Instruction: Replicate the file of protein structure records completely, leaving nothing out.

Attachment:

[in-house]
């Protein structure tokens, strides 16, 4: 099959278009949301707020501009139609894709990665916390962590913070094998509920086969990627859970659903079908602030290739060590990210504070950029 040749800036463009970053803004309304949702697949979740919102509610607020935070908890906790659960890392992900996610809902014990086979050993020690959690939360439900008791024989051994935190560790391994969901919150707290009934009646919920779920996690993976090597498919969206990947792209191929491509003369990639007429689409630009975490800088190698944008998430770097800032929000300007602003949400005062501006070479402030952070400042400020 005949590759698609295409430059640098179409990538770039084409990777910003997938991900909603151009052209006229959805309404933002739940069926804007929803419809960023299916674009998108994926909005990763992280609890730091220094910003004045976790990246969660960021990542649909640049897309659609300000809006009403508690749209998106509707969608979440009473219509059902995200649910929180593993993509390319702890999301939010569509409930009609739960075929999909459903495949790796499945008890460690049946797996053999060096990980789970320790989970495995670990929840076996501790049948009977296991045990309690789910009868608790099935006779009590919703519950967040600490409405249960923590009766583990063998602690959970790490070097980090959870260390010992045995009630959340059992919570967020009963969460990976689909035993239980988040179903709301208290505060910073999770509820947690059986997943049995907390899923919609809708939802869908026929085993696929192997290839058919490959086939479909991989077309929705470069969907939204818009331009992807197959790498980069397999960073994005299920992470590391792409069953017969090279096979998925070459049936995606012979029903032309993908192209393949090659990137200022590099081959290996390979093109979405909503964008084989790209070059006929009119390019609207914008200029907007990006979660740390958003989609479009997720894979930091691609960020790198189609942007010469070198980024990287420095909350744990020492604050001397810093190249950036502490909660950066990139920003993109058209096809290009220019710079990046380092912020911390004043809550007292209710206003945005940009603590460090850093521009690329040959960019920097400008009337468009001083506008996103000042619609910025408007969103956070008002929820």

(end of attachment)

[in-house]
């Protein structure tokens, strides 16, 4: 099959278009949301707020501009139609894709990665916390962590913070094998509920086969990627859970659903079908602030290739060590990210504070950029 040749800036463009970053803004309304949702697949979740919102509610607020935070908890906790659960890392992900996610809902014990086979050993020690959690939360439900008791024989051994935190560790391994969901919150707290009934009646919920779920996690993976090597498919969206990947792209191929491509003369990639007429689409630009975490800088190698944008998430770097800032929000300007602003949400005062501006070479402030952070400042400020 005949590759698609295409430059640098179409990538770039084409990777910003997938991900909603151009052209006229959805309404933002739940069926804007929803419809960023299916674009998108994926909005990763992280609890730091220094910003004045976790990246969660960021990542649909640049897309659609300000809006009403508690749209998106509707969608979440009473219509059902995200649910929180593993993509390319702890999301939010569509409930009609739960075929999909459903495949790796499945008890460690049946797996053999060096990980789970320790989970495995670990929840076996501790049948009977296991045990309690789910009868608790099935006779009590919703519950967040600490409405249960923590009766583990063998602690959970790490070097980090959870260390010992045995009630959340059992919570967020009963969460990976689909035993239980988040179903709301208290505060910073999770509820947690059986997943049995907390899923919609809708939802869908026929085993696929192997290839058919490959086939479909991989077309929705470069969907939204818009331009992807197959790498980069397999960073994005299920992470590391792409069953017969090279096979998925070459049936995606012979029903032309993908192209393949090659990137200022590099081959290996390979093109979405909503964008084989790209070059006929009119390019609207914008200029907007990006979660740390958003989609479009997720894979930091691609960020790198189609942007010469070198980024990287420095909350744990020492604050001397810093190249950036502490909660950066990139920003993109058209096809290009220019710079990046380092912020911390004043809550007292209710206003945005940009603590460090850093521009690329040959960019920097400008009337468009001083506008996103000042619609910025408007969103956070008002929820």